The patterns on the DOE may be spatially: separated from one another, or some or all of the patterns may overlap or be continuous with one another. Also, the DOE generally includes a substrate that supports or incorporates the patterns. The DOE substrate may be flat or curved to facilitate additional beam steering or focusing. The diffractive patterns can be formed on or in the substrate using techniques well-known in the art, such as photolithography, etching, coating, electrochemical deposition, and electron beam lithography. Accordingly, the DOE is prefabricated. In other embodiments, the DOE can be an addressable SLM having an element resolution sufficient to diffract incident beams.
The embodiments described above for a 1×N optical crossbar switch can readily be extended to an M×N optical crossbar switch. In particular, rather than processing only a single input beam, multiple input beams can be processed in parallel using additional sections of the SLM and additional regions of the DOE. Thus, M optical input beams each illuminate a separate section of the SLM, and each SLM section couples at least a portion of that input beam to a corresponding region of the DOE. Further, each DOE region includes a set of N patterns for redirecting an incident beam to a corresponding one of N output targets.
For the M×N optical crossbar switch, the illuminated sections of the SLM can be selected to optimize the throughput of the SLM, which may depend on the arrangement of the elements on the SLM. For example, the illuminated sections of the SLM may form a row, a column, a rectangular array, a hexagonal array, etc. The beam steering operations described above are then repeated for each input beam, with a member of each set of N patterns of the DOE redirecting a corresponding intermediate beam to a common target.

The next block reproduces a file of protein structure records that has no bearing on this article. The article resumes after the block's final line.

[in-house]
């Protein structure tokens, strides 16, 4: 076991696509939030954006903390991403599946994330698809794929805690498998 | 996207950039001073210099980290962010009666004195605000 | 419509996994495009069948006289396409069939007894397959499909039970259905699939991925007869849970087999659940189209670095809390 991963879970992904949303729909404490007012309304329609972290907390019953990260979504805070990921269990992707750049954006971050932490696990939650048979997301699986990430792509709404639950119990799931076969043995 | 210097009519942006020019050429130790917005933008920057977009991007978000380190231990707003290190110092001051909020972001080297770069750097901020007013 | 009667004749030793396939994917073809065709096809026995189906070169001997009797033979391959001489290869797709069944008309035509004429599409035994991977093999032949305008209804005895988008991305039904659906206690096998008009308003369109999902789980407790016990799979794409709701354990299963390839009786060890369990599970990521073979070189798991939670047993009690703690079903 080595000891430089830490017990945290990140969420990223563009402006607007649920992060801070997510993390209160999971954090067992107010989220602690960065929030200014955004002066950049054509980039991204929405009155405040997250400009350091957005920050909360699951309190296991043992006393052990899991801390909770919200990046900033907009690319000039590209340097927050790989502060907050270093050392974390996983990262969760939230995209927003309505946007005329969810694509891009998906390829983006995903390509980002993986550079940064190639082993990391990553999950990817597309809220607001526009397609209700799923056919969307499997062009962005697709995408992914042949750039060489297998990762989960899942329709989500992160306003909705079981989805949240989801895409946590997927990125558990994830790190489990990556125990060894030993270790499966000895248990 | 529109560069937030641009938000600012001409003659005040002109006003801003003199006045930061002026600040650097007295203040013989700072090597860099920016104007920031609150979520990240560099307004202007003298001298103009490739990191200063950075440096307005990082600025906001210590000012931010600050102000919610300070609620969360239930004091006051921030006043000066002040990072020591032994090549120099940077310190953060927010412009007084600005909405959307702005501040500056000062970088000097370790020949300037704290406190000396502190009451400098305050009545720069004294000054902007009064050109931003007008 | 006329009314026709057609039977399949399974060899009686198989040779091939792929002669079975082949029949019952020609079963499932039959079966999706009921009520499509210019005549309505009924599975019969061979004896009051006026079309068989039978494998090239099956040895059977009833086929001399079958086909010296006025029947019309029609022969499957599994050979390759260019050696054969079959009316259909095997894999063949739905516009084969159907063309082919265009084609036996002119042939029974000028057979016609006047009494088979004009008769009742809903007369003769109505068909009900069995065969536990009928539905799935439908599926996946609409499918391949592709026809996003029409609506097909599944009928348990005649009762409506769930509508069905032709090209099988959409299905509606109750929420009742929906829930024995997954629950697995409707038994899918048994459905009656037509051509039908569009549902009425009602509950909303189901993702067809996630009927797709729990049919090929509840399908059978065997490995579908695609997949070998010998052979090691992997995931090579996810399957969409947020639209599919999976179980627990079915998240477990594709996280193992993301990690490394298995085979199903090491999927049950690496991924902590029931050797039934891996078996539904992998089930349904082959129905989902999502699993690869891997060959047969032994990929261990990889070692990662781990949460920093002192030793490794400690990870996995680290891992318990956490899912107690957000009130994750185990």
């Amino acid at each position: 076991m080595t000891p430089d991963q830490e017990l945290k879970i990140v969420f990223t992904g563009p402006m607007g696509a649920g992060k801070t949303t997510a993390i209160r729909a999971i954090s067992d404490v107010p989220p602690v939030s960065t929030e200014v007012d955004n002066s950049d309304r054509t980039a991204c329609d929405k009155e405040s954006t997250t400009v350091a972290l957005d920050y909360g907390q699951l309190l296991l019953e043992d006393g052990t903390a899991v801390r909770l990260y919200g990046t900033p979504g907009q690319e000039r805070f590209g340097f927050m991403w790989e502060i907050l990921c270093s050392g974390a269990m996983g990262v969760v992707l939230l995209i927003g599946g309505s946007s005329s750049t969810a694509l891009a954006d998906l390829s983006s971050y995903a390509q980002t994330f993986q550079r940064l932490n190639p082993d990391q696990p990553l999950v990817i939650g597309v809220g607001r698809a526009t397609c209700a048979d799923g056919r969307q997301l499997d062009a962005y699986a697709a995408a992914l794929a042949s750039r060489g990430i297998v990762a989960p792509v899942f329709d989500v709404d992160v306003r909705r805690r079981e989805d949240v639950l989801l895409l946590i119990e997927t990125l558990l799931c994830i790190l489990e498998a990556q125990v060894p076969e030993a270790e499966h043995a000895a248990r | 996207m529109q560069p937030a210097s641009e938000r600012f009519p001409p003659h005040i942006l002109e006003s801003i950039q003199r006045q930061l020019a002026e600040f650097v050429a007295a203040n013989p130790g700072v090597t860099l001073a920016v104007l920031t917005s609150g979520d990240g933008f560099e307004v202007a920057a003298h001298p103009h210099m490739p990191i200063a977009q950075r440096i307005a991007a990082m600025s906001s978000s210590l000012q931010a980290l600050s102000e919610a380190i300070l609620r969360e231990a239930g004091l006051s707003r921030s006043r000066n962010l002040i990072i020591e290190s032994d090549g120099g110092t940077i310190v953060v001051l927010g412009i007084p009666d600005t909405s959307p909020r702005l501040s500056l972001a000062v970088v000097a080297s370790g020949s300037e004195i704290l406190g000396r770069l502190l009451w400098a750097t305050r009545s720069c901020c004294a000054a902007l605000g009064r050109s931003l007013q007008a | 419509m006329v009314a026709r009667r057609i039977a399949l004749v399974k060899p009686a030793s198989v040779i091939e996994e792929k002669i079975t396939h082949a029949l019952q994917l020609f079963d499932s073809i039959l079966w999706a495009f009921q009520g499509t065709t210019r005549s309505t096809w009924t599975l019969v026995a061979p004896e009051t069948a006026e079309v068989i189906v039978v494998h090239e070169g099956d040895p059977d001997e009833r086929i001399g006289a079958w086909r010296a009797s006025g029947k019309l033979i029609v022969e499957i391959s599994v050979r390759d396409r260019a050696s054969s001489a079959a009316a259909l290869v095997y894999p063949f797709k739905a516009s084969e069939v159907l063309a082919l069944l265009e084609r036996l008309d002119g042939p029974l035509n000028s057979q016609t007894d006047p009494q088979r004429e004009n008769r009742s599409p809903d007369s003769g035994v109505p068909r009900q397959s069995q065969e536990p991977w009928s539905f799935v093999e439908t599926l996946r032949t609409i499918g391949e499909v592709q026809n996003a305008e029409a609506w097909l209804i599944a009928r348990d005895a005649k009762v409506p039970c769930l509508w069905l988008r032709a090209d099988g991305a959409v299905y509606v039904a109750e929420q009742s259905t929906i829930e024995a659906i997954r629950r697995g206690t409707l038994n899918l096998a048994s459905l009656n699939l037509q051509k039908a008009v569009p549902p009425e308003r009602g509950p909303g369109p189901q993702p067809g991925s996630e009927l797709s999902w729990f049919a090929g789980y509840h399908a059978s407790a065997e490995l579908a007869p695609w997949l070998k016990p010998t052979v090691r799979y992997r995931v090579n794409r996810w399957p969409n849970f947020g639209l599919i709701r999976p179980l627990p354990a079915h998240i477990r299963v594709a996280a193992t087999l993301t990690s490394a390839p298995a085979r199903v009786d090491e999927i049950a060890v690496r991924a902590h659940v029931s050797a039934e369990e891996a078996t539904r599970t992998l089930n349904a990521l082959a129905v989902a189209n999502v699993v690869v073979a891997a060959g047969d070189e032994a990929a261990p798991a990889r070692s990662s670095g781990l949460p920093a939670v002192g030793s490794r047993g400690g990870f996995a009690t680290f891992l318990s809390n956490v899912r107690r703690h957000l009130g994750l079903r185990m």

An embodiment of such an M×N optical crossbar switch is schematically depicted in FIGS. 3a and 3 b. Referring to FIG. 3a, a 4×9 optical crossbar 300 receives M=4 optical input beams from a set or input fibers 380, illustrated as fibers 380 a through 380 d. The optical input beam from each fiber illuminates a corresponding section 312 a, 312 b, 312 c, and 312 d of a two-dimensional SLM 310. The M=4 sections of the SLM are each divided into N=9 subsections. For example, section 312 a is divided into subsections 314 a, 314 b, . . . to 314 i, and similarly for the other sections of the SLM. The SLM is otherwise identical to that described in the embodiment of FIGS. 1a, 1 b, 1 c, and 2. A diffractive optical element 320 is positioned after SLM 310.
In the presently described embodiment, only one SLM subsection of each section is held in a state that couples incident light towards DOE 320. In other words, for the 4×9 switch, one subsection on each SLM section is in an “on” state, resulting in 4 subsections that pass light to the DOE 320. The remaining 32 subsections are in an “off” state that prevents incident light from coupling to DOE 320.